|Posted:||December 21, 2018 04:15 PM|
|From:||Senator Kristin Phillips-Hill|
|To:||All Senate members|
|Subject:||The Buyer Beware Act: Combating Human Trafficking in Pennsylvania|
|Human trafficking is defined as “the action or practice of illegally transporting people from one country or area to another, typically for the purposes of forced labor or commercial sexual exploitation.” Since 2007, the National Human Trafficking Hotline has received more than thirty-seven hundred human trafficking-related calls from Pennsylvania. Case files were created on more than 900 of them, and more than 800 of those were considered high levels of human trafficking. The average age a child is forced into sex slavery is 12 years old. More than 300 human trafficking cases were reported last year in Pennsylvania and Maryland combined.
These cases, which often go unreported or underreported, were not limited to First or Second-Class cities. Trafficking cases were found in areas such as York, Lancaster, Harrisburg, State College, Erie, Williamsport, Altoona and Allentown. The widespread nature of this crime, which robs an individual of their basic human rights, is more abhorrent by the fact that the average age of a victim of sex trafficking or sex slavery is between 12-14 years old.
In order to address this hidden problem, I plan to introduce legislation which builds on the reforms of Act 105 of 2014 and Act 130 of 2018. This legislation is intended to shift the focus of state law from punishing the victims of trafficking to punishing those who traffic individuals and those who would buy sex from them. The bill accomplishes this by expanding the definition of trafficking under the Crimes Code to match federal law. The expanded definition will now include any individual who patronizes or advertises a victim of trafficking. Additionally, the legislation mirrors federal law by expanding the offense for patronizing a victim of trafficking to include any person who should have known or acted with reckless disregard to the fact the individual was victim of human trafficking.
This legislation would also double the amount of maximum jail time that an individual may serve for trafficking or patronizing a victim of trafficking. Currently these crimes are 2nd degree felony charges carrying a maximum penalty of up to 10 years in prison. The bill upgrades these to a 1st degree felony, carrying a maximum penalty of up to 20 years in prison. In addition, those who patronize a victim of sexual trafficking would see an increased fine from $500 to between $1,000 and $30,000 at the discretion of the court. If the victim is a minor at the time of the offense, the fine is increased to a minimum of $5,000 and a maximum of $100,000.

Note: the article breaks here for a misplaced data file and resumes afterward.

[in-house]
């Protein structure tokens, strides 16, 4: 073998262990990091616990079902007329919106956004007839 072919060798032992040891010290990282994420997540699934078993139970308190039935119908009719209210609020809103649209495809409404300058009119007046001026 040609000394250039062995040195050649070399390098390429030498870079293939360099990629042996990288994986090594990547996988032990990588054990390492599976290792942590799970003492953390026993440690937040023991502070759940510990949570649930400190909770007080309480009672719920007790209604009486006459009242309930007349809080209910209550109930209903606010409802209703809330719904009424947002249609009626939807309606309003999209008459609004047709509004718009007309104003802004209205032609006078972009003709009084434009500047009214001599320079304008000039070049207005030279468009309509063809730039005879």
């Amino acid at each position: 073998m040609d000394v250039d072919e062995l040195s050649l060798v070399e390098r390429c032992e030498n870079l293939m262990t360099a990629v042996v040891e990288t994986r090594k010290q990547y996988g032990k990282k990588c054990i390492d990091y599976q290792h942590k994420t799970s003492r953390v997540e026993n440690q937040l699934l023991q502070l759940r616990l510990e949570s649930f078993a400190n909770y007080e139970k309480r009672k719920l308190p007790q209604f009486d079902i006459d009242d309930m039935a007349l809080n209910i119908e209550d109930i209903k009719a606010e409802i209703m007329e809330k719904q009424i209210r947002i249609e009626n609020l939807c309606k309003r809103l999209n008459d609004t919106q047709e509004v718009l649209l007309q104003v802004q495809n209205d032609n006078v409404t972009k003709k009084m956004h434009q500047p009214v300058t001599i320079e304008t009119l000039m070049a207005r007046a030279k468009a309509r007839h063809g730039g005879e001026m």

Recognizing the connection between prostitution and human trafficking, this legislation also increases the fine for repeat offenders of those patronizing prostitutes. This begins by setting an additional fine for a second-time offender of at least $1,000, but no more than $20,000. A third-time offender would see an additional fine of at least $5,000 but no more than $30,000. A fourth-time offender would see an additional fine of at least $10,000 but no more than $50,000. These additional fines are to be split evenly between the grants under Section 3031 and the Fund for Sexually Exploited Children.
Human trafficking represents a violation of an individual’s basic human rights and unfortunately this happens way too often in the Commonwealth of Pennsylvania. As William Wilberforce, who fought slavery in 19th Century Europe said, “You may choose to look the other way, but you can never say that you did not know.” I ask that you join me and co-sponsor this legislation to make Pennsylvania a leader in combatting this horrific trade.
Introduced as SB60